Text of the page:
Welcome to Manhattan’s Peter Detmold Park! The park is named after a former president of the nearby Turtle Bay Association. The park is located near East 49th to East 51st Street along the FDR Drive near the East River.
Welcome! Coming in from the East 51st Street entrance there are two sets of steep brown stone steps. The first level leads to a walkway which goes over the popular Peter Detmold Dog Park below. The walkway crosses over the FDR and leads down near the East River via a short promenade with benches and trees including Callery Pear (invasive) and Pin Oak (native). If we continue going down the stairs we go into the park itself. Let’s take the walkway to the East River first before we explore the rest of the park.
Arriving at the promenade we see fantastic views looking north of the Ed Koch Bridge.
Looking south we see the Williamsburg Bridge along with U Thant Island (aka Belmont Island). It’s the small pile of rocks off in the distance in the photo above. The island was created during the construction of the tube that carries the 7 train from Manhattan to Queens.
Looking down near the East River some spontaneous Seaside Goldenrod is seen growing.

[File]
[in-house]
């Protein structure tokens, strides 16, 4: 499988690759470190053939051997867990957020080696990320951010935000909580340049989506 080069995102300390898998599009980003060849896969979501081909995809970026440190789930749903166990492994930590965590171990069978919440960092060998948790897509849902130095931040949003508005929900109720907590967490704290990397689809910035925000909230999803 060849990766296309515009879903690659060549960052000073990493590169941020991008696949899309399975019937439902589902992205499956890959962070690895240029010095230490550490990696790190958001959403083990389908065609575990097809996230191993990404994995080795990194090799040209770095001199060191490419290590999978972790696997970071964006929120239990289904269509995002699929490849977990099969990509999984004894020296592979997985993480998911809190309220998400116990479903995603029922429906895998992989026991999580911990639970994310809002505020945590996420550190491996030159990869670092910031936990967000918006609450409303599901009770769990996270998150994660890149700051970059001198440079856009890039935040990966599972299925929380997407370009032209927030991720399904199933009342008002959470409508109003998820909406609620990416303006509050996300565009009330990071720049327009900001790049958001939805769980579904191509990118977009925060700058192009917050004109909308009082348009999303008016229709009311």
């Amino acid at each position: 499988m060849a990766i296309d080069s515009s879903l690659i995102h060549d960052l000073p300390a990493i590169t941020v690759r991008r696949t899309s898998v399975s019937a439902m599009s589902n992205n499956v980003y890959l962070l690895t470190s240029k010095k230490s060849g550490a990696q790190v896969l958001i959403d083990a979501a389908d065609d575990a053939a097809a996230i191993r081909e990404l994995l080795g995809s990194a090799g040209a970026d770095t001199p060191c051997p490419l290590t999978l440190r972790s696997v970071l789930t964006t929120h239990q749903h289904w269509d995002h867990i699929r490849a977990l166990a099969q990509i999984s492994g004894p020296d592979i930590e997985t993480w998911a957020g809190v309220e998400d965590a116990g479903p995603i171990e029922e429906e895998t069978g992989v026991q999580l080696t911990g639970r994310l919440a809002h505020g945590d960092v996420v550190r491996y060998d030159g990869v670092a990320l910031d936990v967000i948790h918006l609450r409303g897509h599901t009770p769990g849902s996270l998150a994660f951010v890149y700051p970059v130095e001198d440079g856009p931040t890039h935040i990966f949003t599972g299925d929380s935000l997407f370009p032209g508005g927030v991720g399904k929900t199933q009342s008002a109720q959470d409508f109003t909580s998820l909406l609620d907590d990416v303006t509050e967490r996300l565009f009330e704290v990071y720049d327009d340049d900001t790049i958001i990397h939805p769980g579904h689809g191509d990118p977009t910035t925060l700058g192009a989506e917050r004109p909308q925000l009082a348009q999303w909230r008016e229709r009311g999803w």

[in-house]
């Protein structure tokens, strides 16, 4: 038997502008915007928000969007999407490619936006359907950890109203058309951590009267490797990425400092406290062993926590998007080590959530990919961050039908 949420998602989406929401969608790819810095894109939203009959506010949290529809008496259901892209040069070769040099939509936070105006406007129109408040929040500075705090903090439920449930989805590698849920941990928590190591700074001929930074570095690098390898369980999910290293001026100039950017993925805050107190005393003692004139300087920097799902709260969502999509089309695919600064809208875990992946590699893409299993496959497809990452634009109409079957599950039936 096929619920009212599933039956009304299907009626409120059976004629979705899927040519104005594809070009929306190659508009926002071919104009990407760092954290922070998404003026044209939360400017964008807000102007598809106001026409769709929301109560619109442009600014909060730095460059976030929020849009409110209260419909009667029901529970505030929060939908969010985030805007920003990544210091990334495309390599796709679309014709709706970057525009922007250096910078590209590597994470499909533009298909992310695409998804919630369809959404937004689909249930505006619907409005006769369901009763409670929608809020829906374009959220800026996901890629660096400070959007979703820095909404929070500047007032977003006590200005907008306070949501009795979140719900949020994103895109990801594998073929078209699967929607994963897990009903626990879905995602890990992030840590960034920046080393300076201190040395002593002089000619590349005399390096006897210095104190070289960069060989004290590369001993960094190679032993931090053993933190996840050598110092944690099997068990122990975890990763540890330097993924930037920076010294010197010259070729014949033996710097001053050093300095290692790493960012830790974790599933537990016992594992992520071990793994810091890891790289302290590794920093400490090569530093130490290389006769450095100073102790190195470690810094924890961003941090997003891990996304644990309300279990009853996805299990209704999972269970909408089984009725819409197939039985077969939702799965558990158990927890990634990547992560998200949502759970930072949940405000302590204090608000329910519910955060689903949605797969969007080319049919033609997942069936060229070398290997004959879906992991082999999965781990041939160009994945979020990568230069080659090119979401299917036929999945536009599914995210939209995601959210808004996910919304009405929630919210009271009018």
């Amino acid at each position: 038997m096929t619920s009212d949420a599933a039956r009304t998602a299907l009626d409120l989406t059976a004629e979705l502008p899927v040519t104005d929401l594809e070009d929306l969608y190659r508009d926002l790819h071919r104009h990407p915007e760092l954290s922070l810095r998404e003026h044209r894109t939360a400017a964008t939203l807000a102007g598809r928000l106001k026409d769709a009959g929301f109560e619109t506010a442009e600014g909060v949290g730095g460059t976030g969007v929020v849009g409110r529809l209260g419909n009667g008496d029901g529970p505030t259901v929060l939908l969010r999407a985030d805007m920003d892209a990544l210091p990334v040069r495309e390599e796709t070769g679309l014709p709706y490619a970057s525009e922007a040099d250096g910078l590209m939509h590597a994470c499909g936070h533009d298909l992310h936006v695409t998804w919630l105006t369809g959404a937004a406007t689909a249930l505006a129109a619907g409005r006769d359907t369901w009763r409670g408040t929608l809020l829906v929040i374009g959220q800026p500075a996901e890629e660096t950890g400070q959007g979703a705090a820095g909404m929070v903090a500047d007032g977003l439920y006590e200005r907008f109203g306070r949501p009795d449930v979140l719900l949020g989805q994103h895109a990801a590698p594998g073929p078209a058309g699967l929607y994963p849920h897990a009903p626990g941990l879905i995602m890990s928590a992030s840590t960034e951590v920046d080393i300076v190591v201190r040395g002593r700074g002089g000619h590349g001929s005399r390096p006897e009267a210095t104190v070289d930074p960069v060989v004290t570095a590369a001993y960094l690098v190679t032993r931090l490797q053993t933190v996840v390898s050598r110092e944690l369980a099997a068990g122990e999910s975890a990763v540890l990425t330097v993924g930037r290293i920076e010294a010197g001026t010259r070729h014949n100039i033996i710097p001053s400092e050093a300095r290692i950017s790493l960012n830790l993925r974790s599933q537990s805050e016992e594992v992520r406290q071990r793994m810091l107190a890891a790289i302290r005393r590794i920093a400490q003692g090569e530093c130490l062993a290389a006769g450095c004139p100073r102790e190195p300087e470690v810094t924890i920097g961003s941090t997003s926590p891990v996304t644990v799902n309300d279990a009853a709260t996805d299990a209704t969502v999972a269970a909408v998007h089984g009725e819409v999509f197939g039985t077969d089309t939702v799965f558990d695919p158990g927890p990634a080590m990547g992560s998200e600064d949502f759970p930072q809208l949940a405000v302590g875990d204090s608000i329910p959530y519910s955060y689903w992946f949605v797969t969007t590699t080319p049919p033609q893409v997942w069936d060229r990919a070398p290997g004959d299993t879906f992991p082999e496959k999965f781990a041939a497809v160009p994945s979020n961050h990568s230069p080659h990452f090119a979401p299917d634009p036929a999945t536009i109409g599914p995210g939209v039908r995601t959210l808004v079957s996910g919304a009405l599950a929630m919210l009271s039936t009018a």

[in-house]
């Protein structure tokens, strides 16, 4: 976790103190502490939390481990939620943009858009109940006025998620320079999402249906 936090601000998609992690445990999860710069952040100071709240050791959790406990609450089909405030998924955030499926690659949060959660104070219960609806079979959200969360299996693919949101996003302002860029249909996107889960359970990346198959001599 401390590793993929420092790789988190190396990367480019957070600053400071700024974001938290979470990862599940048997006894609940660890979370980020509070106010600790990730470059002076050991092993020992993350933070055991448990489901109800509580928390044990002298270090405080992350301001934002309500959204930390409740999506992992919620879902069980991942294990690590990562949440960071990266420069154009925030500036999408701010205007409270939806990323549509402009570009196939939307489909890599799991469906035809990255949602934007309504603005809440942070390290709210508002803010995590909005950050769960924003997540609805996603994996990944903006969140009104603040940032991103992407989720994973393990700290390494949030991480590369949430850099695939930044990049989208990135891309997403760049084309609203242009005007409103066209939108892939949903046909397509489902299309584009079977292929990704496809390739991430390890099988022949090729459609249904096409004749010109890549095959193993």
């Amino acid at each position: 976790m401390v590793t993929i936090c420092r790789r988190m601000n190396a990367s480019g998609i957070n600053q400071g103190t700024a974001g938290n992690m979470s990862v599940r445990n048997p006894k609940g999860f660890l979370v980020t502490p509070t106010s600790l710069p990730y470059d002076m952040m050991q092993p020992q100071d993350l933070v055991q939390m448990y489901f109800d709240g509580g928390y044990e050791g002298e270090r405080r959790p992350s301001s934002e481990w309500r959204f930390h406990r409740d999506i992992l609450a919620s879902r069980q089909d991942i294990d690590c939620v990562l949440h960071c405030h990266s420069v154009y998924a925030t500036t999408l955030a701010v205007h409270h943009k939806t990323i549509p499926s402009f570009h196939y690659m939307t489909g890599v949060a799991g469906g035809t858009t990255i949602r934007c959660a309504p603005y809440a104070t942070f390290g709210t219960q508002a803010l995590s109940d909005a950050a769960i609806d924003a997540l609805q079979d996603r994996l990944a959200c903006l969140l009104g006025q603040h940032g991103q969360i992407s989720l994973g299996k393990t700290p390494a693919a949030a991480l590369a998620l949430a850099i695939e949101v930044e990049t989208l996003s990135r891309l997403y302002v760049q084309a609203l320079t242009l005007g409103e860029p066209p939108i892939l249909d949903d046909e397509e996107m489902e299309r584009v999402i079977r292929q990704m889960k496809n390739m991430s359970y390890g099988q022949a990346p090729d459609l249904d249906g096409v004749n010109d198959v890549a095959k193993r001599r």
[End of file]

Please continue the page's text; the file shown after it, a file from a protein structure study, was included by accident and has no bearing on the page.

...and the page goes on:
A watchful Ring-Billed Gull eyes us as we take in the surroundings. Let’s head back over the pedestrian overpass to the park.
Here we are in the heart of Peter Detmold Park. Though we hear many cars on the nearby FDR the park still feels peaceful and is away from the chaotic atmosphere of the rest of midtown Manhattan.
We even have an urban canopy over our heads of mature thorn-less Honey Locust Trees.
As we admire the Honey Locust Canopy we hear and see a Red-Bellied Woodpecker chipping away on a dead section of one tree.
On our way out we spot a migrating Black-and-White-Warbler bouncing away on the cobblestones. So cool!
We have now left Peter Detmold Park at the East 49th Street entrance. Let’s make sure to close the gate as many dogs and their owners frequent the park.
Thank you for tagging along!
Click below for a list of plants found at Peter Detmold Park:
Great Books on Urban Parks and Flora!